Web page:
This is very hard for the pastors that follow. I remember a pastor that constantly had to fend off a pastor from funerals and hospital visits within her congregation. He had connections with the hospital and the funeral home. For the first 3-4 years, he was always the first to know anything, and the former pastor used his history with the church as a bludgeon to punish my friend with for being pastor instead of him.

This kind of bad break-up pastor is like the boyfriend that breaks up with a gal, but then keeps stalking her and harassing anyone she dates next. They don't want to be committed as pastor, but they can't handle seeing anyone else in their place either.

I don't want to be a bad break-up pastor, but there are moments where it is a temptation. And, nobody is perfect in this regard. This is because both a pastor and a congregation are grieving during a pastoral transition, and it is easy as hurt people to lash out and hurt people.

I think most of my career I have done a good job during pastoral transition as being a good break-up pastor. This is how I do it, and am striving to continue to do so:
  •  I share stories and encourage others to share stories that celebrate what we have accomplished together--trying to articulate a beginning, middle, and healthy end to the ministry narrative. I seek to not use the attention I get during the transition to grind axes about things that I was not listened to about while I was committed to being the church's pastor. I try to not wear my hurt on my sleeve--and even in the best transitions in the best pastor/parish relationships, there is hurt.
  • I try to establish healthy boundaries for the future in my relationship with the church that will allow for healthy positive regard and a few meaningful friendships, while severing professional and pastoral ties. I don't always do that right, but overall I think the churches I serve and I have done things well.
  • I use my transitional time to equip the congregation for change. I help them know who to contact, how to find stuff. I give them permission to take leadership. I advise them on some of the challenges they are going to face. I help them to find people to fill important roles after my transition. This was particularly effective leaving Montana, where I was able to continue to equip my youth ministry team to carry on in my absence.
What kinds of things have you noticed about this process. What do you find most and least helpful?




Wednesday, November 30, 2016

Everyone has their reasons...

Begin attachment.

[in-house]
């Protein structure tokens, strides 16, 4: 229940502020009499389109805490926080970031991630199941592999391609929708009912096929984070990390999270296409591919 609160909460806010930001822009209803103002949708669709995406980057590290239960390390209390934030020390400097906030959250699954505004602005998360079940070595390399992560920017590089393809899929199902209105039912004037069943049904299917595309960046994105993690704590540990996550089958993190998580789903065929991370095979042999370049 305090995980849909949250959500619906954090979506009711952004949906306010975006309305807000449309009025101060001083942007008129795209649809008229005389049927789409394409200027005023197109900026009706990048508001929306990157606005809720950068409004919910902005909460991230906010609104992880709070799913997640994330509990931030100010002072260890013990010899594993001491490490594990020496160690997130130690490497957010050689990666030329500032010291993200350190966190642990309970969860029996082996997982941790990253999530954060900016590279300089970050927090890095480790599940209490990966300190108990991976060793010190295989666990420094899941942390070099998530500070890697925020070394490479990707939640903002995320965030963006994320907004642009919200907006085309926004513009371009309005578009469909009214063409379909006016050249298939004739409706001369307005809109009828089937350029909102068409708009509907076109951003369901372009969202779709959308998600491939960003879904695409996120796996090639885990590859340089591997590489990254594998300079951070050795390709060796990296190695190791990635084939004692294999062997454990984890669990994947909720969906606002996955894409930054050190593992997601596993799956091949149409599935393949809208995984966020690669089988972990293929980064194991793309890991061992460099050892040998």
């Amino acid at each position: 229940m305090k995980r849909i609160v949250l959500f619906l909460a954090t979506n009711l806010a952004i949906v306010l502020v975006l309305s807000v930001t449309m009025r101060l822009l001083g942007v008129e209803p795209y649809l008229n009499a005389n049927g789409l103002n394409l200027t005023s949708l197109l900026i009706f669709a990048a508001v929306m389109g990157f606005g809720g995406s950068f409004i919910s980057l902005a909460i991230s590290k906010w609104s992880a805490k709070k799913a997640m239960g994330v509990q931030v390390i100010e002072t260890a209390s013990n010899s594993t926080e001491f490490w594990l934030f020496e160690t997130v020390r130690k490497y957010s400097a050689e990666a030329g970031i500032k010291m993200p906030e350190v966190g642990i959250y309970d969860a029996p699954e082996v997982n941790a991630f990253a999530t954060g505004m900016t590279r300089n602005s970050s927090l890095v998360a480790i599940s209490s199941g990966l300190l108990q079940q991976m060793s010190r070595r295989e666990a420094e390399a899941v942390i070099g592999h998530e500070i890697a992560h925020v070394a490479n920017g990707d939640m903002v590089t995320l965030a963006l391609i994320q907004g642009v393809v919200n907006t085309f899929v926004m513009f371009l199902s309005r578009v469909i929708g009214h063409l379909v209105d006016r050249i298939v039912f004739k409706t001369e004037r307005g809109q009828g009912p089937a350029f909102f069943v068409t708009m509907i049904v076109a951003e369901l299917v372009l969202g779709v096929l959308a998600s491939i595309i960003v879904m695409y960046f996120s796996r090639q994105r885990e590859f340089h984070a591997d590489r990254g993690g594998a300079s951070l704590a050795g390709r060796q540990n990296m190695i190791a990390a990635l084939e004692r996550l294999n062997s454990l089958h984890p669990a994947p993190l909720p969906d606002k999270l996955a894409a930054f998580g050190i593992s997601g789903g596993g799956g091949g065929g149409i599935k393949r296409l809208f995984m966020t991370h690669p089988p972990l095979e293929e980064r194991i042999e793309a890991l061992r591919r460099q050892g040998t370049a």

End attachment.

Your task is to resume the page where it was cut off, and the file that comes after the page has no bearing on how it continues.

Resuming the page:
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I just resigned from the congregation I serve, in view of a call to another congregation. People's attitudes and responses about our announcement, as you may gather, have run the gamut. Many are sad, but understanding of our sense of call to another church. Some are hurt, while trying to be happy for us.  Others are rather ambivalent. A few are quietly looking forward to having a new pastor that will "fit" them better. Most, however, are just in the process of "processing". They are trying to figure everything out.

Out of all the churches I have served, I think this church is probably the most surprised that we are leaving. Part of this has to do with their pattern of pastoral leadership. United Churches has had a history of long pastorates (although the Baptist pastors have had shorter run here generally). My pastoral tenure was more average in length. This "surprise factor" has left people more active in their conversations with me trying to make sense of our departure from their perspective.

I have had several conversations where people have asked me pointed questions, some to confirm their theories, and others to simply to get a deeper understanding. Some of our old folks are concerned that other church have been attacking us, and quietly running us out of the church.  Others say that the church's willingness to not move forward and grow is what is causing us to leave. Some believe that we just want to go "home" to our own denomination, and feel the sense of connection and family that we have in denominational life that we might not experience in a federated church. Some people assume we are simply "leveling-up" to a church with better pay, prestige, and influence. I generally have vague responses about sensing God's leading, and needing to follow that sense as the reason we went. This satisfies some, but many continue to probe and question. This makes sense. People are grieving.